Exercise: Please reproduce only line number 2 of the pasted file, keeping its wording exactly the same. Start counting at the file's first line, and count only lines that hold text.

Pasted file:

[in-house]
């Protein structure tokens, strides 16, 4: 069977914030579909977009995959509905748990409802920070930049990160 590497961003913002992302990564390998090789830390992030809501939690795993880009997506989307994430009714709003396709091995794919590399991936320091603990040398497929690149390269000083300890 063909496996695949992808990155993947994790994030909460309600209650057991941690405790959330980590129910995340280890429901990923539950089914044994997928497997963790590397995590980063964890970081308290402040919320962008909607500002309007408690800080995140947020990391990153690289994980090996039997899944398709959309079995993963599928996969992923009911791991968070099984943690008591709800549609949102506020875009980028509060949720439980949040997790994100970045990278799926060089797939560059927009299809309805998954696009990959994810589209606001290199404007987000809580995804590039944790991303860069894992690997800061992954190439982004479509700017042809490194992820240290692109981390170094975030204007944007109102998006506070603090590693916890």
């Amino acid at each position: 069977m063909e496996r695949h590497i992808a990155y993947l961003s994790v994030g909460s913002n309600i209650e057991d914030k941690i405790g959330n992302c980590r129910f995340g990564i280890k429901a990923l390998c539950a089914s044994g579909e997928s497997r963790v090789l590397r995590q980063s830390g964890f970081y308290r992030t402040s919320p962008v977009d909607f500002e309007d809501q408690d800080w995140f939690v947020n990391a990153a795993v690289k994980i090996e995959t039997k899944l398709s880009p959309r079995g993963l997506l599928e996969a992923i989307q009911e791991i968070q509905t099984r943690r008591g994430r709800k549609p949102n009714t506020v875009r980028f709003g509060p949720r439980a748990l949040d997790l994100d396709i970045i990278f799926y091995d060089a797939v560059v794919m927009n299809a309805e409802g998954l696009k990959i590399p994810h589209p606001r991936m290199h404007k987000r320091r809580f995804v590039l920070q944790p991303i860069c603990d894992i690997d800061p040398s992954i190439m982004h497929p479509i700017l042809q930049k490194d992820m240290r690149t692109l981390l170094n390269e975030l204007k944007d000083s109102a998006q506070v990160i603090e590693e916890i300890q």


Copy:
């Protein structure tokens, strides 16, 4: 069977914030579909977009995959509905748990409802920070930049990160 590497961003913002992302990564390998090789830390992030809501939690795993880009997506989307994430009714709003396709091995794919590399991936320091603990040398497929690149390269000083300890 063909496996695949992808990155993947994790994030909460309600209650057991941690405790959330980590129910995340280890429901990923539950089914044994997928497997963790590397995590980063964890970081308290402040919320962008909607500002309007408690800080995140947020990391990153690289994980090996039997899944398709959309079995993963599928996969992923009911791991968070099984943690008591709800549609949102506020875009980028509060949720439980949040997790994100970045990278799926060089797939560059927009299809309805998954696009990959994810589209606001290199404007987000809580995804590039944790991303860069894992690997800061992954190439982004479509700017042809490194992820240290692109981390170094975030204007944007109102998006506070603090590693916890």